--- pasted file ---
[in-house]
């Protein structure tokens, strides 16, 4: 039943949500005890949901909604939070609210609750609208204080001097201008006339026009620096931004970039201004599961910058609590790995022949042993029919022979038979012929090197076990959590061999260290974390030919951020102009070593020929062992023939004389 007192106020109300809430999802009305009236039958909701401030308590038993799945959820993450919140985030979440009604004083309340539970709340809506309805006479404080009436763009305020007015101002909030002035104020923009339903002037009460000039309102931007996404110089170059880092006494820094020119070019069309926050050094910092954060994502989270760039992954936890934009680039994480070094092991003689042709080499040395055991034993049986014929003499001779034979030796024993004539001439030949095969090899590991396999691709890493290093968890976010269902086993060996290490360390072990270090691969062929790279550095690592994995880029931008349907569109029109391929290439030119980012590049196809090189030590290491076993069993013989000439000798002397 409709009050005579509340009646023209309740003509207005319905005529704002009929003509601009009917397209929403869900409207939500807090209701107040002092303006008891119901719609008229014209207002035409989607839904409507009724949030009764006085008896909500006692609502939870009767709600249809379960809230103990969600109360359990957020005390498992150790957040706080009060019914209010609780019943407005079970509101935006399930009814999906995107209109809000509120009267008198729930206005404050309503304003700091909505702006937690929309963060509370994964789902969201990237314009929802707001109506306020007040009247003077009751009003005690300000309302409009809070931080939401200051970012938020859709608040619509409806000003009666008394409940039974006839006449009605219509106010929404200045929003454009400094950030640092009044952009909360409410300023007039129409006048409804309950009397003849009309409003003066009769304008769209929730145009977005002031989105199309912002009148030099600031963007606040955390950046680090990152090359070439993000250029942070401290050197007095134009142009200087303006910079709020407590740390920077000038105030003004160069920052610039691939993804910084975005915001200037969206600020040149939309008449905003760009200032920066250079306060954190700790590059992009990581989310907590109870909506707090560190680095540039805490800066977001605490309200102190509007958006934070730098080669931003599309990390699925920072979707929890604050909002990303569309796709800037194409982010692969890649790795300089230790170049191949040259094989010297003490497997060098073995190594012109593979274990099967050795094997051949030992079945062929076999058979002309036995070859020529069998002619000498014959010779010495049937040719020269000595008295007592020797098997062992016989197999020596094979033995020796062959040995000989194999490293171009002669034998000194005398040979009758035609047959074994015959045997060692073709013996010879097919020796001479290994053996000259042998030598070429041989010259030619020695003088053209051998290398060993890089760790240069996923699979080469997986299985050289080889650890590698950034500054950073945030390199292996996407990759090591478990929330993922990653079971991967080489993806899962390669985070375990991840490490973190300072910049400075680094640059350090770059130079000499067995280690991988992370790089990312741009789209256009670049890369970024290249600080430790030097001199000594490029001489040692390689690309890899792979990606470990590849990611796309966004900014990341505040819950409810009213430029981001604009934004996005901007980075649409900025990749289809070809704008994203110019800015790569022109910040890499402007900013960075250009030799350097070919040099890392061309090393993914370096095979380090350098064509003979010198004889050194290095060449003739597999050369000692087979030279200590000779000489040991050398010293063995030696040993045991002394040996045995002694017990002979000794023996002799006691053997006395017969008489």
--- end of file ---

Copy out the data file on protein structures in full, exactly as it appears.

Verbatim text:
[in-house]
């Protein structure tokens, strides 16, 4: 039943949500005890949901909604939070609210609750609208204080001097201008006339026009620096931004970039201004599961910058609590790995022949042993029919022979038979012929090197076990959590061999260290974390030919951020102009070593020929062992023939004389 007192106020109300809430999802009305009236039958909701401030308590038993799945959820993450919140985030979440009604004083309340539970709340809506309805006479404080009436763009305020007015101002909030002035104020923009339903002037009460000039309102931007996404110089170059880092006494820094020119070019069309926050050094910092954060994502989270760039992954936890934009680039994480070094092991003689042709080499040395055991034993049986014929003499001779034979030796024993004539001439030949095969090899590991396999691709890493290093968890976010269902086993060996290490360390072990270090691969062929790279550095690592994995880029931008349907569109029109391929290439030119980012590049196809090189030590290491076993069993013989000439000798002397 409709009050005579509340009646023209309740003509207005319905005529704002009929003509601009009917397209929403869900409207939500807090209701107040002092303006008891119901719609008229014209207002035409989607839904409507009724949030009764006085008896909500006692609502939870009767709600249809379960809230103990969600109360359990957020005390498992150790957040706080009060019914209010609780019943407005079970509101935006399930009814999906995107209109809000509120009267008198729930206005404050309503304003700091909505702006937690929309963060509370994964789902969201990237314009929802707001109506306020007040009247003077009751009003005690300000309302409009809070931080939401200051970012938020859709608040619509409806000003009666008394409940039974006839006449009605219509106010929404200045929003454009400094950030640092009044952009909360409410300023007039129409006048409804309950009397003849009309409003003066009769304008769209929730145009977005002031989105199309912002009148030099600031963007606040955390950046680090990152090359070439993000250029942070401290050197007095134009142009200087303006910079709020407590740390920077000038105030003004160069920052610039691939993804910084975005915001200037969206600020040149939309008449905003760009200032920066250079306060954190700790590059992009990581989310907590109870909506707090560190680095540039805490800066977001605490309200102190509007958006934070730098080669931003599309990390699925920072979707929890604050909002990303569309796709800037194409982010692969890649790795300089230790170049191949040259094989010297003490497997060098073995190594012109593979274990099967050795094997051949030992079945062929076999058979002309036995070859020529069998002619000498014959010779010495049937040719020269000595008295007592020797098997062992016989197999020596094979033995020796062959040995000989194999490293171009002669034998000194005398040979009758035609047959074994015959045997060692073709013996010879097919020796001479290994053996000259042998030598070429041989010259030619020695003088053209051998290398060993890089760790240069996923699979080469997986299985050289080889650890590698950034500054950073945030390199292996996407990759090591478990929330993922990653079971991967080489993806899962390669985070375990991840490490973190300072910049400075680094640059350090770059130079000499067995280690991988992370790089990312741009789209256009670049890369970024290249600080430790030097001199000594490029001489040692390689690309890899792979990606470990590849990611796309966004900014990341505040819950409810009213430029981001604009934004996005901007980075649409900025990749289809070809704008994203110019800015790569022109910040890499402007900013960075250009030799350097070919040099890392061309090393993914370096095979380090350098064509003979010198004889050194290095060449003739597999050369000692087979030279200590000779000489040991050398010293063995030696040993045991002394040996045995002694017990002979000794023996002799006691053997006395017969008489």